English Dictionary

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comparative adjective

  1. See blue

blue (bluː Pronunciation for blue



  1. any of a group of colours, such as that of a clear unclouded sky, that have wavelengths in the range 490–445 nanometres. Blue is the complementary colour of yellow and with red and green forms a set of primary colours related adjective cyanic
  2. a dye or pigment of any of these colours
  3. blue cloth or clothing   ⇒ dressed in blue
    1. a sportsperson who represents or has represented Oxford or Cambridge University and has the right to wear the university colour (dark blue for Oxford, light blue for Cambridge)   ⇒ an Oxford blue
    2. the honour of so representing one's university
  4. (British) an informal name for Tory
  5. any of numerous small blue-winged butterflies of the genera Lampides, Polyommatus, etc: family Lycaenidae
  6. (archaic) short for bluestocking
  7. (slang) a policeman
  8. (archery) a blue ring on a target, between the red and the black, scoring five points
  9. a blue ball in snooker, etc
  10. another name for blueing
  11. (Australian & New Zealand, slang) an argument or fight   ⇒ he had a blue with a taxi driver
  12. Also: bluey (Australian & New Zealand, slang) a court summons, esp for a traffic offence
  13. (Australian & New Zealand, informal) a mistake; error
  14. See out of the blue

  15. See into the blue


Word forms:  bluer,  bluest
  1. of the colour blue
  2. (of the flesh) having a purple tinge, as from cold or contusion
  3. depressed, moody, or unhappy
  4. dismal or depressing   ⇒ a blue day
  5. indecent, titillating, or pornographic   ⇒ blue films
  6. bluish in colour or having parts or marks that are bluish   ⇒ a blue fox, a blue whale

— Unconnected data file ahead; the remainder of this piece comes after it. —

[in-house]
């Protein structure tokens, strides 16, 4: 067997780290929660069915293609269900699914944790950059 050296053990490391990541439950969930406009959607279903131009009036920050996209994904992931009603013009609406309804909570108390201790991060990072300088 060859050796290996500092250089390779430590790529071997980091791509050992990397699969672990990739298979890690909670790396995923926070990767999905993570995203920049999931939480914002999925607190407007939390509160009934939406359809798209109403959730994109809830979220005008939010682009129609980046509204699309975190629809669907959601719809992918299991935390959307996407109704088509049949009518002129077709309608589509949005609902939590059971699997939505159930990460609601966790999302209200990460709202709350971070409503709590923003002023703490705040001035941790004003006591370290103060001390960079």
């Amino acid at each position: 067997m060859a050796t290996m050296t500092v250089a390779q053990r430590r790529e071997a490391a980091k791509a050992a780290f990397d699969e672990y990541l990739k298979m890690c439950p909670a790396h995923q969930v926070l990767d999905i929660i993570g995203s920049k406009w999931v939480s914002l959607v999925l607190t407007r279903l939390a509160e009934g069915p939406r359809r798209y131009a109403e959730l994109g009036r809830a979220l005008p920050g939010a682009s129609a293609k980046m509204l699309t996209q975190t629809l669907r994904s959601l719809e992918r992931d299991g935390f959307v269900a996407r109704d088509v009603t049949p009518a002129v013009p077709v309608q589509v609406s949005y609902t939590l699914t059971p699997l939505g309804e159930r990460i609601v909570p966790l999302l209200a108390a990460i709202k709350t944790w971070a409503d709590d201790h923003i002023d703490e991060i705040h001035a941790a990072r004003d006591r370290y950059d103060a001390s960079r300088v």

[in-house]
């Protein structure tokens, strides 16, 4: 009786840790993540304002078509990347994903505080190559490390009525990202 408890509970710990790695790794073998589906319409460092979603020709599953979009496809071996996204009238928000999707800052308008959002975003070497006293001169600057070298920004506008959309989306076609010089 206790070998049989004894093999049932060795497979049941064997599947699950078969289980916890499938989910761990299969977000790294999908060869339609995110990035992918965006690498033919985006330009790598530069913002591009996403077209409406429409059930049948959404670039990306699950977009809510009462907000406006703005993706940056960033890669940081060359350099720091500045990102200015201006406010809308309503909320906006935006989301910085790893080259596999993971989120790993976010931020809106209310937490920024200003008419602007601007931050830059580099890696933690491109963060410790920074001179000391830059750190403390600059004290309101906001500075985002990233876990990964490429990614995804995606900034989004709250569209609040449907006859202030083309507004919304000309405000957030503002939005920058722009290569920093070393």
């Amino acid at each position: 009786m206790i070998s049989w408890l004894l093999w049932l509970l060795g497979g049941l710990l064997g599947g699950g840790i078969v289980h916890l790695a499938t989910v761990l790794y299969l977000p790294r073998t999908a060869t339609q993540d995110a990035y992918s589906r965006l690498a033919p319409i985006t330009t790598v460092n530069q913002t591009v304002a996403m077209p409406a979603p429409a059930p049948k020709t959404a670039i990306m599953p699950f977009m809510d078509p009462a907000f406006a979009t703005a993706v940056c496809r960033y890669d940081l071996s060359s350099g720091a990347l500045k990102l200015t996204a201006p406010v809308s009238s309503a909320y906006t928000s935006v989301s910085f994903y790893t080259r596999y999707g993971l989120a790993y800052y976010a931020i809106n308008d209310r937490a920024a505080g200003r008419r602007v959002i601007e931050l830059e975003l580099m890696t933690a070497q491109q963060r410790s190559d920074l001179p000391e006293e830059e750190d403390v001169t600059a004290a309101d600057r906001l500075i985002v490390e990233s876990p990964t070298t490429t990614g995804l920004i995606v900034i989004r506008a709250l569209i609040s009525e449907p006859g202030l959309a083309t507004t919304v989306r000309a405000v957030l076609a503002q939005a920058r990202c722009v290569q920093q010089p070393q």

7. (rare) aristocratic; noble; patrician   ⇒ a blue family
    See blue blood
  8. (US) relating to, supporting, or representing the Democratic Party Compare red1 (sense 18)


Word forms:  blues,  blueing,  bluing,  blued
  1. to make, dye, or become blue
  2. (transitive) to treat (laundry) with blueing
  3. (transitive) (slang) to spend extravagantly or wastefully; squander

Derived Forms

ˈbluely adverb
ˈblueness noun

Word Origin

C13: from Old French bleu, of Germanic origin; compare Old Norse blār, Old High German blāo, Middle Dutch blā; related to Latin flāvus yellow


View thesaurus entry
= depressed, low, sad, unhappy, fed up, gloomy, dismal, melancholy, glum, dejected, despondent, downcast, down in the dumps, down in the mouth, low-spirited, down-hearted,
= smutty, dirty, naughty, obscene, indecent, vulgar, lewd, risqué, X-rated, bawdy, page-three, near the knuckle,
= depression, gloom, melancholy, unhappiness, despondency, the hump, dejection, moodiness, low spirits, the dumps, the doldrums, gloominess, glumness

Example Sentences Including 'bluer'

"As he said this, the flames flowing around him seemed to take on a hotter, bluer colour.
Zindell, David The Broken God
As we motor away in the morning en route to the island of Chalki, I watch Nisyros disappear into a blur of blue sky and bluer water.
Globe and Mail (2003)
But when they inserted the gene into rose cells, the resulting flower was no bluer than, well, a rose.
New Scientist (1998)
His naturally blond hair has frosted tips and his eyes are bluer in person than on-screen.
Globe and Mail (2003)
Jules had eyes bluer than the Mediterranean; Crevecoeur had eyes greyer than Notre Dame.
Brierley, David Skorpion's Death
More exposure dilutes the colour in the lower part of the sky, but shows more of the higher, bluer parts.
Freeman, Michael Collins Complete Guide to Photography
The ocean was * calm, and the sky was even bluer than it had been earlier that day.
Hodgman, Ann My Babysitter has Fangs
`Thus if one is to be five times as distant, make it five times bluer ," he said.
Times, Sunday Times (2004)


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